Beyond Iran’s borders
Iranian students have become stranded in different parts of the world as many countries cut air and ground connections with the western Asian country. According to Turkey’s Anadolu Agency, an estimated 7,000 Iranian students are stuck in Turkey, after Turkey sealed its borders and suspended flights. In some cases the stranded students are having to deal with negative perceptions in the eyes of some local people over fears of transmitting the virus.
Dr Nazer Ahmed Dehgan, head of the disease control committee in Afghanistan’s Herat province bordering Iran, told University World News all seven confirmed cases of the virus in Afghanistan are linked to Iran, and also include students from Qom seminaries.
Afghanistan’s health department said that the three suspected cases recently returned from Iran.
“All suspected individuals are kept in isolation,” Dr Ahmed Dehgan said, adding that more than 2,000 refugees and returnees are crossing over from Iran to Afghanistan every day, raising fears of an outbreak which would be impossible for the fragile Afghan health system to control.
Schools, colleges and universities in Pakistan’s Sindh and Balochistan provinces remained closed this week, with Balochistan postponing the school matriculation examination in the province. The Sindh health department confirmed that in the case of one of the confirmed cases in the province, the patient had returned from Iran.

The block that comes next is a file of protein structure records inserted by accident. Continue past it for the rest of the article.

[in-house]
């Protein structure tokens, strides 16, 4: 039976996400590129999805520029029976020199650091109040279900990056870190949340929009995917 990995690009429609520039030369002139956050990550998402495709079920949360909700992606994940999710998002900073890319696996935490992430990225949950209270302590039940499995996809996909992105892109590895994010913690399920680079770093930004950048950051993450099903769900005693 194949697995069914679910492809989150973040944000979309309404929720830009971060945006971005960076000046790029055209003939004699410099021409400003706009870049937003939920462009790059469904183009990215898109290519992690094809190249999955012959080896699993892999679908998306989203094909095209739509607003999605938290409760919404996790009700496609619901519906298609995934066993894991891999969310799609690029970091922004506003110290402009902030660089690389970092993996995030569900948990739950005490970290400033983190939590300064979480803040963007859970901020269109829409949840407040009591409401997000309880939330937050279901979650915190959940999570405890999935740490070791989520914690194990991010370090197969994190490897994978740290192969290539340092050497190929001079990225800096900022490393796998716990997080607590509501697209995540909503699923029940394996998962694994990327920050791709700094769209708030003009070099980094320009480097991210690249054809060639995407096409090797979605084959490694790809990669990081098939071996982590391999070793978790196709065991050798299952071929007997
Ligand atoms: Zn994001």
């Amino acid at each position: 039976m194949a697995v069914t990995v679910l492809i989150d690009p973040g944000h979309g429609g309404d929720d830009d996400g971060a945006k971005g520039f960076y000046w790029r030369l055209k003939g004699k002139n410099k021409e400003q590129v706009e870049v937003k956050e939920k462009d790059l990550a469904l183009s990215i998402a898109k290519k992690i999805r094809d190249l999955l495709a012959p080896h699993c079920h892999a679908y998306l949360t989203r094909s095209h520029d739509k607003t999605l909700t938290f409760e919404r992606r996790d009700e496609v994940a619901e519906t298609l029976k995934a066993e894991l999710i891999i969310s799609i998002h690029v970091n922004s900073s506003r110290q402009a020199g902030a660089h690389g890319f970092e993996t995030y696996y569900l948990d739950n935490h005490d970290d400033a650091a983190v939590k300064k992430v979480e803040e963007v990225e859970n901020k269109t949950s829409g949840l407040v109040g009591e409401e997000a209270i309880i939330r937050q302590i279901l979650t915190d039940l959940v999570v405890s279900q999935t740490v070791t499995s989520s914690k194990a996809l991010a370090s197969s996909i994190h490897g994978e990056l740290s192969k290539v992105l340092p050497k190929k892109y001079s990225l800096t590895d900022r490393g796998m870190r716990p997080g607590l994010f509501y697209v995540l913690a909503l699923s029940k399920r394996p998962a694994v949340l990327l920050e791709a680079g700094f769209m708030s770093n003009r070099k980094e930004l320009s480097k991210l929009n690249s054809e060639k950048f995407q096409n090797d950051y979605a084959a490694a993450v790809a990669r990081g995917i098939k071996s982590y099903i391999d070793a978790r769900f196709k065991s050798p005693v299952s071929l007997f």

Pakistan has suspended flights to Iran.
India to evacuate students
The High Court in the Indian capital New Delhi earlier this month issued a notice to the government lodged by parents of Indian students stranded in Iran, seeking their evacuation. In February, India evacuated more than 640 of its citizens, many of them medical students, from China, where the epicentre of the coronavirus outbreak is located.
“In the aftermath of the coronavirus outbreak, the situation in the cities of Tehran, Shiraz, Isfahan, Kish Island and other cities has become volatile,” the plea said, noting that flights between Iran and India have been suspended since 27 February.
India’s External Affairs Minister, Subrahmanyam Jaishankar, said in a statement to the Rajya Sabha or upper house of parliament on 11 March that the government was “in the process” of evacuating 1,400 Indian nationals, mostly residents of Jammu and Kashmir. Around 1,100 Indian pilgrims are also stranded in Iran, many of them in Qom, while 300 are students, mostly from Jammu and Kashmir, the minister said.
Data released this week by UNESCO showed the crisis impacting close to 363 million learners worldwide, from the pre-primary to tertiary level, including 57.8 million students in higher education.
In response to a surge in school and university closures to contain the spread of COVID-19, UNESCO on Tuesday convened a global video-conference of higher education officials to step up the emergency response and share strategies to minimise learning disruption worldwide.
Seventy-three countries, including Iran, were represented in this UNESCO video-conference, with 24 education ministers and 15 vice ministers participating.